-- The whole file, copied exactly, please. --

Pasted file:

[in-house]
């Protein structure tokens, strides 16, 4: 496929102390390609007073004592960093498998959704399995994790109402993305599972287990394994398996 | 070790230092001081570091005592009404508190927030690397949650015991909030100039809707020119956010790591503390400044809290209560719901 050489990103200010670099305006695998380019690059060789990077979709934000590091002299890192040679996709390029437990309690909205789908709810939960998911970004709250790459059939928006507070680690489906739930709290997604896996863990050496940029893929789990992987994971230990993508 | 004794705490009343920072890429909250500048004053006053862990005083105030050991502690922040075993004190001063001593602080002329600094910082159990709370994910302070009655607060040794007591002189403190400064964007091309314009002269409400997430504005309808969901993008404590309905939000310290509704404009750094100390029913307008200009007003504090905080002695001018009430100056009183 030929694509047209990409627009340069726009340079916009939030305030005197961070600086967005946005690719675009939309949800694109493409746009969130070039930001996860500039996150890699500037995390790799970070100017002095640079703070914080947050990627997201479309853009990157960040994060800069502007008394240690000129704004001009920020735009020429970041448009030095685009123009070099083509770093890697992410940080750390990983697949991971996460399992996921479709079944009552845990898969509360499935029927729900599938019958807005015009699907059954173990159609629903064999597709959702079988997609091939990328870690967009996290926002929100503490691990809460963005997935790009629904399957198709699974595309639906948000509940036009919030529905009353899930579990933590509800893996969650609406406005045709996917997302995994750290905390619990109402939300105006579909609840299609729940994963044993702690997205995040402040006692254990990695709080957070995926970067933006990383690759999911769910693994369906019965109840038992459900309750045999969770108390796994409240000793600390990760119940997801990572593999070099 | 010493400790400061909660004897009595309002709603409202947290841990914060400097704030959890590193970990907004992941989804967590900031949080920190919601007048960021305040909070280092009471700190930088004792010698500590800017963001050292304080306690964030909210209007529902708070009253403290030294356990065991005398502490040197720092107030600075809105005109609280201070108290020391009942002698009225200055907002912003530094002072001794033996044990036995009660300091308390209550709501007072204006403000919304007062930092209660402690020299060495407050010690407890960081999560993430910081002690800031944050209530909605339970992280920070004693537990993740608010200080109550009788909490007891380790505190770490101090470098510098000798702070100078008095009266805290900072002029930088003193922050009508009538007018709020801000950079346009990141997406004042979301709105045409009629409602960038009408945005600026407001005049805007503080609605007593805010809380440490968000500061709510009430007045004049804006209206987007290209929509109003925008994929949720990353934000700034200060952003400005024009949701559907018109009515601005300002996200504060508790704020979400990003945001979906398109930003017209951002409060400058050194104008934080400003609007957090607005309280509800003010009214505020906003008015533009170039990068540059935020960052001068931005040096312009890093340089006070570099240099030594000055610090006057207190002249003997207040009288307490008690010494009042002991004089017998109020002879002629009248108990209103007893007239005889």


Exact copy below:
[in-house]
């Protein structure tokens, strides 16, 4: 496929102390390609007073004592960093498998959704399995994790109402993305599972287990394994398996 | 070790230092001081570091005592009404508190927030690397949650015991909030100039809707020119956010790591503390400044809290209560719901 050489990103200010670099305006695998380019690059060789990077979709934000590091002299890192040679996709390029437990309690909205789908709810939960998911970004709250790459059939928006507070680690489906739930709290997604896996863990050496940029893929789990992987994971230990993508 | 004794705490009343920072890429909250500048004053006053862990005083105030050991502690922040075993004190001063001593602080002329600094910082159990709370994910302070009655607060040794007591002189403190400064964007091309314009002269409400997430504005309808969901993008404590309905939000310290509704404009750094100390029913307008200009007003504090905080002695001018009430100056009183 030929694509047209990409627009340069726009340079916009939030305030005197961070600086967005946005690719675009939309949800694109493409746009969130070039930001996860500039996150890699500037995390790799970070100017002095640079703070914080947050990627997201479309853009990157960040994060800069502007008394240690000129704004001009920020735009020429970041448009030095685009123009070099083509770093890697992410940080750390990983697949991971996460399992996921479709079944009552845990898969509360499935029927729900599938019958807005015009699907059954173990159609629903064999597709959702079988997609091939990328870690967009996290926002929100503490691990809460963005997935790009629904399957198709699974595309639906948000509940036009919030529905009353899930579990933590509800893996969650609406406005045709996917997302995994750290905390619990109402939300105006579909609840299609729940994963044993702690997205995040402040006692254990990695709080957070995926970067933006990383690759999911769910693994369906019965109840038992459900309750045999969770108390796994409240000793600390990760119940997801990572593999070099 | 010493400790400061909660004897009595309002709603409202947290841990914060400097704030959890590193970990907004992941989804967590900031949080920190919601007048960021305040909070280092009471700190930088004792010698500590800017963001050292304080306690964030909210209007529902708070009253403290030294356990065991005398502490040197720092107030600075809105005109609280201070108290020391009942002698009225200055907002912003530094002072001794033996044990036995009660300091308390209550709501007072204006403000919304007062930092209660402690020299060495407050010690407890960081999560993430910081002690800031944050209530909605339970992280920070004693537990993740608010200080109550009788909490007891380790505190770490101090470098510098000798702070100078008095009266805290900072002029930088003193922050009508009538007018709020801000950079346009990141997406004042979301709105045409009629409602960038009408945005600026407001005049805007503080609605007593805010809380440490968000500061709510009430007045004049804006209206987007290209929509109003925008994929949720990353934000700034200060952003400005024009949701559907018109009515601005300002996200504060508790704020979400990003945001979906398109930003017209951002409060400058050194104008934080400003609007957090607005309280509800003010009214505020906003008015533009170039990068540059935020960052001068931005040096312009890093340089006070570099240099030594000055610090006057207190002249003997207040009288307490008690010494009042002991004089017998109020002879002629009248108990209103007893007239005889």